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The reinforcements have arrived

As the 16 newly ordained priests of the Archdiocese of Washington processed from the altar following the June 15 Mass of Ordination at the National Shrine, the congregation greeted them with applause. The new priests processing from the altar, included from left to right, Father Benedict Radich, Father Dylan Prentice, Father Joseph Thong Van Nguyen, Father Joseph McHenry, Father Joseph Heisey and Father Conor Hardy. (Catholic Standard photos/Mihoko Owada)

It’s a great time for the Church of Washington!

As you can see from this month's issue of the Catholic Standard, we have 16 newly ordained priests for The Roman Catholic Archdiocese of Washington. I believe this might be the largest diocesan ordination class in the country for this year.

I’m blessed to know about one-half of these new priests pretty well, through their families and friends, working with them at Catholic Charities, and various parish assignments. I’ve watched them grow and mature into who they are today – priests of God forever.

I think back to my own ordination 51 years ago with ever-growing appreciation for the gift of priesthood. It is not always the easiest life, but for me it has been one of joy, fulfillment and overwhelming gratitude. I wouldn’t trade it for anything in the world. What a blessing it has been to see God working in the people I have encountered and through me as well.

One piece of advice I would share with these young priests is something I discovered after ordination: Be patient with yourself as you learn the ins and outs of being a priest. You are well prepared, but there are some things you only learn through on-the-job training.

When I was ordained back in the 1970s, it was not uncommon to see several members of each year’s class leave the priesthood or discontinue active ministry within a few years. That happens much less frequently today, which is a testament to the priests themselves, their families and the archdiocesan vocation team. All do a great job preparing these men for service and ministry in the Church.

This is hard for even me to believe, but I remember only one time in 51 years of priesthood when I questioned whether I made the right decision. It was Christmas night 1973, just six months after I was ordained. My big family was all gathered at our house in Bethesda, with my mother and father hosting and leading the wonderful Christmas celebration. We were all having our usual great time when I needed to return to Little Flower Parish because I was on duty.

On the drive back, I remember getting nostalgic and thinking, “If I wasn’t a priest, I would be able to spend the rest of Christmas with my family.” The thoughts lasted only a few moments, but I can honestly say that is the only time I even mildly wondered if I made the right choice. I realize now how blessed I have been, and I pray our new priests are equally blessed in knowing God is with them and pleased that they have answered God’s call.

I remember being asked before ordination why I wanted to be a priest, and I also remember my response: I wanted to help people. Not so much with their physical needs, though that can be part of it, but more with their spiritual needs. I hope I’ve done that these 51 years.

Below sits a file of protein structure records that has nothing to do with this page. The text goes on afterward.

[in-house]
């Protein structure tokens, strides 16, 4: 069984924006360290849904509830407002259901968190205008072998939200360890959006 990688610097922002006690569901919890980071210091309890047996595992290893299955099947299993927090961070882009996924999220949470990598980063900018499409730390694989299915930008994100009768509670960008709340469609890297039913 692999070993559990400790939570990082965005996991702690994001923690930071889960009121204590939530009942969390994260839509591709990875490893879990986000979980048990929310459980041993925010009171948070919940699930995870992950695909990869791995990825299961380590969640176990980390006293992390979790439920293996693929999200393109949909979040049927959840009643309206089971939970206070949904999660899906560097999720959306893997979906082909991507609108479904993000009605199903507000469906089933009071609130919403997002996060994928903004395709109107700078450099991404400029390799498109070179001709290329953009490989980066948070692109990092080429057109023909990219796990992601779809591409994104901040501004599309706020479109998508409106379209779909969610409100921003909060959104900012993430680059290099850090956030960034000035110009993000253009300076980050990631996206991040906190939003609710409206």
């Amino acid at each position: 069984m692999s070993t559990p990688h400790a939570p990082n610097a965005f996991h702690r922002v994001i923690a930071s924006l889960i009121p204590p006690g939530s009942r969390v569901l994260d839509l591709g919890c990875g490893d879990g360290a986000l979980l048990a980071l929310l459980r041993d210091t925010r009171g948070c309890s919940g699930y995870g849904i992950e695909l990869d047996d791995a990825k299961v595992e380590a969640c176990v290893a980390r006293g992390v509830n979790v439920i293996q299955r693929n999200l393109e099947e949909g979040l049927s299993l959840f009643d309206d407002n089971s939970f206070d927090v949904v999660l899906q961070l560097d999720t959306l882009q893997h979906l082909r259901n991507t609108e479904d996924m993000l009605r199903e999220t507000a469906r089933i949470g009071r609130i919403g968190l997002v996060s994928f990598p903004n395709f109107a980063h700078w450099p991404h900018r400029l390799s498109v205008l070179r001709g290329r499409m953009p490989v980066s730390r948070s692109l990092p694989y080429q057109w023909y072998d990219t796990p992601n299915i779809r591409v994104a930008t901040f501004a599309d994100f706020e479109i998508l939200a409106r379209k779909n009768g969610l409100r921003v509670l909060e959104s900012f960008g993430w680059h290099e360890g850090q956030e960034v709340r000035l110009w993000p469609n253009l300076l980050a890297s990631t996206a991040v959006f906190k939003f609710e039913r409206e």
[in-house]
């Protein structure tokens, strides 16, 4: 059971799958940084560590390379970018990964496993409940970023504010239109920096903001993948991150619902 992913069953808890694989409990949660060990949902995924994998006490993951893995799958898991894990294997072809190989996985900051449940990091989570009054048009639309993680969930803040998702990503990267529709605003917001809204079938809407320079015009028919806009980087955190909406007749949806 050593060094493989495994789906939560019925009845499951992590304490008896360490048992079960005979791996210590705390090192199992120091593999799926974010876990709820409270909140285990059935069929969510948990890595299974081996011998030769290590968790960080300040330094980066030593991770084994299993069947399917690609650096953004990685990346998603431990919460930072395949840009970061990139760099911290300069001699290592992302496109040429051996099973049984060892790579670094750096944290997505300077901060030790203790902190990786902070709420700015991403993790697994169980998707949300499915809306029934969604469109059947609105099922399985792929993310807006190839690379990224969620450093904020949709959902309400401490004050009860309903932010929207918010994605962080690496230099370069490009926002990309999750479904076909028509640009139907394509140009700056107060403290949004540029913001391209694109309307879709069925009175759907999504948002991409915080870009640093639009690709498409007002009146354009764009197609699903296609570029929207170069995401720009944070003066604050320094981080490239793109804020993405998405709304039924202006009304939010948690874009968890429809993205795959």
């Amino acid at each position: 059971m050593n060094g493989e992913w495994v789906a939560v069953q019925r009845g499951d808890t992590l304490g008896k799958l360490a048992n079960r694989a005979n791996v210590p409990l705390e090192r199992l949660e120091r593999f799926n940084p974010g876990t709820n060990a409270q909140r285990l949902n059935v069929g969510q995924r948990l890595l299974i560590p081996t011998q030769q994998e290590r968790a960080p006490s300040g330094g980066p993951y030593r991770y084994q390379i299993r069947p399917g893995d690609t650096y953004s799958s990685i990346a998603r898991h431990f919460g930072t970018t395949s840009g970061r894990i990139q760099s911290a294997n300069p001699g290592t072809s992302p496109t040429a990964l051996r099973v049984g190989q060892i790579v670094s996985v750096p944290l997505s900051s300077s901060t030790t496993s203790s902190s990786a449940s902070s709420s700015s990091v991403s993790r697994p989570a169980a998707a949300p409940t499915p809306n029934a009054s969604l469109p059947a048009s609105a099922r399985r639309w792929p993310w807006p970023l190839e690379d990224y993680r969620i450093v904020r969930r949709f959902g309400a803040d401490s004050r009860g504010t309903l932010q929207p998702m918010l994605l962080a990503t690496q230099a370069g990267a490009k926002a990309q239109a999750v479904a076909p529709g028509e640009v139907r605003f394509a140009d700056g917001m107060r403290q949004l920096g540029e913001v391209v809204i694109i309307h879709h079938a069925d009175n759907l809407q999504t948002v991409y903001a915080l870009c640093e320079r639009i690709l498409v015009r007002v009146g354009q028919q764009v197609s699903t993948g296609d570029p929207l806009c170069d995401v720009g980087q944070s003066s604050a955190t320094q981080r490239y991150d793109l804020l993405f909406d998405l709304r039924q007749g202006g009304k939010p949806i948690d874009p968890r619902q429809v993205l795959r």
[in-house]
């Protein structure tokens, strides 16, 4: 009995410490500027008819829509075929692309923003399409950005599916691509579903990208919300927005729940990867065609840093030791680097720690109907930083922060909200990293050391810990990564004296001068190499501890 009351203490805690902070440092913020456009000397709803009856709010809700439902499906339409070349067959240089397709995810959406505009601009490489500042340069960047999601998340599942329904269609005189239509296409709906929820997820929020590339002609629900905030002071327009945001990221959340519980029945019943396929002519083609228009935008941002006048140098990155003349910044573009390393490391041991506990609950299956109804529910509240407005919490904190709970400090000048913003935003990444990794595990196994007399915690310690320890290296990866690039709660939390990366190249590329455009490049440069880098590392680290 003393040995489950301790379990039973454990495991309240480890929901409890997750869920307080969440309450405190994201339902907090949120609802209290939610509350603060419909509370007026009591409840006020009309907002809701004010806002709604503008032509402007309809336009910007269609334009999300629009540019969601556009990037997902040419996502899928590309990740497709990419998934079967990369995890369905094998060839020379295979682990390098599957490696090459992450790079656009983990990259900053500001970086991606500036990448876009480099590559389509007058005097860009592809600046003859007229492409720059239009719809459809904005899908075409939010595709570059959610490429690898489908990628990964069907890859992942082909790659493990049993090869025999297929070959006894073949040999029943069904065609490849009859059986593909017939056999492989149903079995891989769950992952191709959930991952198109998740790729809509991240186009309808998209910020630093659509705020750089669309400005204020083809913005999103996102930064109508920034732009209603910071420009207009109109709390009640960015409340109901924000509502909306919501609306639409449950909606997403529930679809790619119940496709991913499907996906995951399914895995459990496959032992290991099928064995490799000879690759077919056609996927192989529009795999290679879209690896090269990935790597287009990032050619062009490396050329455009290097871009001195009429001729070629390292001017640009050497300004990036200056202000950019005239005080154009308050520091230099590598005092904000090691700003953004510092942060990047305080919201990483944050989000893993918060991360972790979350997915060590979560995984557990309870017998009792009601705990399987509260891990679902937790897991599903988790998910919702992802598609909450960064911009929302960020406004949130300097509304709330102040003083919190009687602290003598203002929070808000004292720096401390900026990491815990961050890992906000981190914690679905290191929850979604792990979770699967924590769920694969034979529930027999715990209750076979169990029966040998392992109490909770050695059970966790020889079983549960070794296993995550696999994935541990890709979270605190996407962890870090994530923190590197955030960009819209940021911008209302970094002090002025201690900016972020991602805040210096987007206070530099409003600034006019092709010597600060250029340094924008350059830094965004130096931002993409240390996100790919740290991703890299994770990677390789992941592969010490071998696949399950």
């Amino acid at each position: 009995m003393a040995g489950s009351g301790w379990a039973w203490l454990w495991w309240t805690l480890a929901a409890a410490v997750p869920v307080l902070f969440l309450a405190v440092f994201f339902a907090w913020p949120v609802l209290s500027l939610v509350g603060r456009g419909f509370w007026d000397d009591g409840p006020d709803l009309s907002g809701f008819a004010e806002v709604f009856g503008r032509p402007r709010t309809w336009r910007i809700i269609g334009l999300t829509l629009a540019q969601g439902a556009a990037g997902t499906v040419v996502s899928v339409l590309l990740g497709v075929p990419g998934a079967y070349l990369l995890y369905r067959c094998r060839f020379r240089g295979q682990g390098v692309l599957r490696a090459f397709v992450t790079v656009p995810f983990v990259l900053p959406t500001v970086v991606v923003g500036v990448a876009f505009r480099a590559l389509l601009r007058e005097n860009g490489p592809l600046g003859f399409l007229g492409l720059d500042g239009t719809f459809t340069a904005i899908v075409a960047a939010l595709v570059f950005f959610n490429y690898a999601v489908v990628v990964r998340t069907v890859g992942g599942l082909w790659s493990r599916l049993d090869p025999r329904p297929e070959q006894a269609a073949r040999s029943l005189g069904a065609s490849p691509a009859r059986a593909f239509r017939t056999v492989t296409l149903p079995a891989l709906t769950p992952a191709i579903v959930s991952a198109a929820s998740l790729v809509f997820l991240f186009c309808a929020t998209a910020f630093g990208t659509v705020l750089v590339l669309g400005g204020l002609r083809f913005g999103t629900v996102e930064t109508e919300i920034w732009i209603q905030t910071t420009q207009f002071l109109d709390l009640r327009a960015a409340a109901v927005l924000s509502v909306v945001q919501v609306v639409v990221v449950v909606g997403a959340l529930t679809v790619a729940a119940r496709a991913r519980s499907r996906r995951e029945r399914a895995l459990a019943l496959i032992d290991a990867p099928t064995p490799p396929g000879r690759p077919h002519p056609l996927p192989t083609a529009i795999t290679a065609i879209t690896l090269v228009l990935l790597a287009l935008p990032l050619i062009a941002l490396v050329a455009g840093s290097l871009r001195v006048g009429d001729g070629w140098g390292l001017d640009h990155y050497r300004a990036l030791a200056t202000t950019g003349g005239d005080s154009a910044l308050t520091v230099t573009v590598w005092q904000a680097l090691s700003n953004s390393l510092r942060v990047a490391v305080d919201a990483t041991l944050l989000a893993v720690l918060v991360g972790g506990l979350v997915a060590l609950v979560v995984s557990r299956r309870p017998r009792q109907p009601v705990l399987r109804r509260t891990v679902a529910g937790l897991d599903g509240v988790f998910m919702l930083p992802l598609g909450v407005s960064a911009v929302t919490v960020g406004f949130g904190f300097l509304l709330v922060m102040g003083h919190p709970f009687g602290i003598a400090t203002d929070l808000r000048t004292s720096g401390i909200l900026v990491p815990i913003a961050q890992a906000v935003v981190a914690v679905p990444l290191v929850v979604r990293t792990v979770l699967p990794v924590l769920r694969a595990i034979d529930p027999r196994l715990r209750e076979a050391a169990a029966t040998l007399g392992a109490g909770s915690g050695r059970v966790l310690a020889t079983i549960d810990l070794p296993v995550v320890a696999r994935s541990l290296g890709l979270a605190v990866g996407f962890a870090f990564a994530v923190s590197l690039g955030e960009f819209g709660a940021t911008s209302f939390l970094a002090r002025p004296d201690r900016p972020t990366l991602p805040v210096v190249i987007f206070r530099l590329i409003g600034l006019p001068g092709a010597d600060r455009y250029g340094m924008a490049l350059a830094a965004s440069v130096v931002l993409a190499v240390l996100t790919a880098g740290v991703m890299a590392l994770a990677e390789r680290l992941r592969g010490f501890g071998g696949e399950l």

I think back to so many First Communions, Confirmations, marriages, time with couples preparing for marriage, giving and receiving spiritual direction, counseling, burying the dead and accompanying those who mourn, working in various aspects of service to the poor, including Catholic Charities, and so much more. What a blessing to be able to spend your life serving God and others.

You’ve probably heard the saying that if you find a job you love, you never work a day in your life. I honestly feel that way. The years have been busy, but the days have been more fulfilling than you could ever imagine.

I also understand now more than ever how God has been in charge throughout my priesthood and my various assignments. I pray that our new priests will depend upon God and let God lead them, knowing that they are guided by the Holy Spirit to make a difference in the lives of all who will come their way.

In fact, my second mantra in life has become, “God is in charge.” My first, as you may know, is, “Say ‘yes’ every time you can, and ‘no’ only when you have to.” That served me well in, and I pray it serves our new priests equally well.

As you see the pictures and stories about our new priests in this month's issue of the Catholic Standard, I ask you to thank God for their service so far in many parishes, and that you pray for them in their new assignments. They need love, support and care from their parishes. That’s what so many did for me, and it meant the world. I hope you will do it for them.

Welcome them, befriend them and pray for them and for their ministry. Pray that God will bless them in their work, which can at times be more difficult than you might think.

I am thrilled for our 16 new priests and excited for the experiences that will come. As I get older, I realize both how much I love my priesthood and how happy I am to begin handing the work, ministry and service to those who follow.

I’m not really retired, but I am trying to slow down a little bit, and I am happy that 16 wonderful new priests have been ordained. The reinforcements have arrived! God’s Church is in strong hands.

(Msgr. John Enzler serves as the mission advocate of Catholic Charities of The Roman Catholic Archdiocese of Washington and is a chaplain at his alma mater, St. John’s College High School in Washington. He writes the Faith in Action column for the archdiocese’s Catholic Standard and Spanish-language El Pregonero newspapers and websites.)